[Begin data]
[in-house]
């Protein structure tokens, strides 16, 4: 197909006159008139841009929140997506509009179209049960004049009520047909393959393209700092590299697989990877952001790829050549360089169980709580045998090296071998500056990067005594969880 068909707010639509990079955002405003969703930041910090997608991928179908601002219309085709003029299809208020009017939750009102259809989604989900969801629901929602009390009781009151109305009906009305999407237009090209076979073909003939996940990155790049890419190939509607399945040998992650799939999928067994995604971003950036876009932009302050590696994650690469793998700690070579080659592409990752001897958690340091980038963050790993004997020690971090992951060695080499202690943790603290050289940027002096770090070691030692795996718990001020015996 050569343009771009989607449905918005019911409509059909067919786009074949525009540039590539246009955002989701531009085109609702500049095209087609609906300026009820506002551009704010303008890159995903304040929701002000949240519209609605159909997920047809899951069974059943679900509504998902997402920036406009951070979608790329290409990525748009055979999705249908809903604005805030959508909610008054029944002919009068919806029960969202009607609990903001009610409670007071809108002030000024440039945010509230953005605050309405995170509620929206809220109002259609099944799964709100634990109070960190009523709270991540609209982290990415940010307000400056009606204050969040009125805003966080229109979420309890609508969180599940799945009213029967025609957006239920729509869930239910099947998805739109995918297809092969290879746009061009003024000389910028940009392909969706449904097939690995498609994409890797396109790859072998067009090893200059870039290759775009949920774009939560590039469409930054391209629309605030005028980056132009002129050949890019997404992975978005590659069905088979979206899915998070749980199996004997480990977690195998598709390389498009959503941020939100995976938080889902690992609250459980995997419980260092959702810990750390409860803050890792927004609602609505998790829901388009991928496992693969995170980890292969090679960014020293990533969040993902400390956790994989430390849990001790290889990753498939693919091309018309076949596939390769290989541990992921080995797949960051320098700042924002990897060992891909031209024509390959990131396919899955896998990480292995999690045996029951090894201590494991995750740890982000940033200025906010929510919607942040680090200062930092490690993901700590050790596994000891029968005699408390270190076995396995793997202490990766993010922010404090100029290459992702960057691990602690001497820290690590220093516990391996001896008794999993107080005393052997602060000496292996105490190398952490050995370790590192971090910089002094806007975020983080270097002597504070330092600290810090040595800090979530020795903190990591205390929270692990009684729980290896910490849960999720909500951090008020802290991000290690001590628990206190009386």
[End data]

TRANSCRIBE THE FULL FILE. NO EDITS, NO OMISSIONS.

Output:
[in-house]
């Protein structure tokens, strides 16, 4: 197909006159008139841009929140997506509009179209049960004049009520047909393959393209700092590299697989990877952001790829050549360089169980709580045998090296071998500056990067005594969880 068909707010639509990079955002405003969703930041910090997608991928179908601002219309085709003029299809208020009017939750009102259809989604989900969801629901929602009390009781009151109305009906009305999407237009090209076979073909003939996940990155790049890419190939509607399945040998992650799939999928067994995604971003950036876009932009302050590696994650690469793998700690070579080659592409990752001897958690340091980038963050790993004997020690971090992951060695080499202690943790603290050289940027002096770090070691030692795996718990001020015996 050569343009771009989607449905918005019911409509059909067919786009074949525009540039590539246009955002989701531009085109609702500049095209087609609906300026009820506002551009704010303008890159995903304040929701002000949240519209609605159909997920047809899951069974059943679900509504998902997402920036406009951070979608790329290409990525748009055979999705249908809903604005805030959508909610008054029944002919009068919806029960969202009607609990903001009610409670007071809108002030000024440039945010509230953005605050309405995170509620929206809220109002259609099944799964709100634990109070960190009523709270991540609209982290990415940010307000400056009606204050969040009125805003966080229109979420309890609508969180599940799945009213029967025609957006239920729509869930239910099947998805739109995918297809092969290879746009061009003024000389910028940009392909969706449904097939690995498609994409890797396109790859072998067009090893200059870039290759775009949920774009939560590039469409930054391209629309605030005028980056132009002129050949890019997404992975978005590659069905088979979206899915998070749980199996004997480990977690195998598709390389498009959503941020939100995976938080889902690992609250459980995997419980260092959702810990750390409860803050890792927004609602609505998790829901388009991928496992693969995170980890292969090679960014020293990533969040993902400390956790994989430390849990001790290889990753498939693919091309018309076949596939390769290989541990992921080995797949960051320098700042924002990897060992891909031209024509390959990131396919899955896998990480292995999690045996029951090894201590494991995750740890982000940033200025906010929510919607942040680090200062930092490690993901700590050790596994000891029968005699408390270190076995396995793997202490990766993010922010404090100029290459992702960057691990602690001497820290690590220093516990391996001896008794999993107080005393052997602060000496292996105490190398952490050995370790590192971090910089002094806007975020983080270097002597504070330092600290810090040595800090979530020795903190990591205390929270692990009684729980290896910490849960999720909500951090008020802290991000290690001590628990206190009386």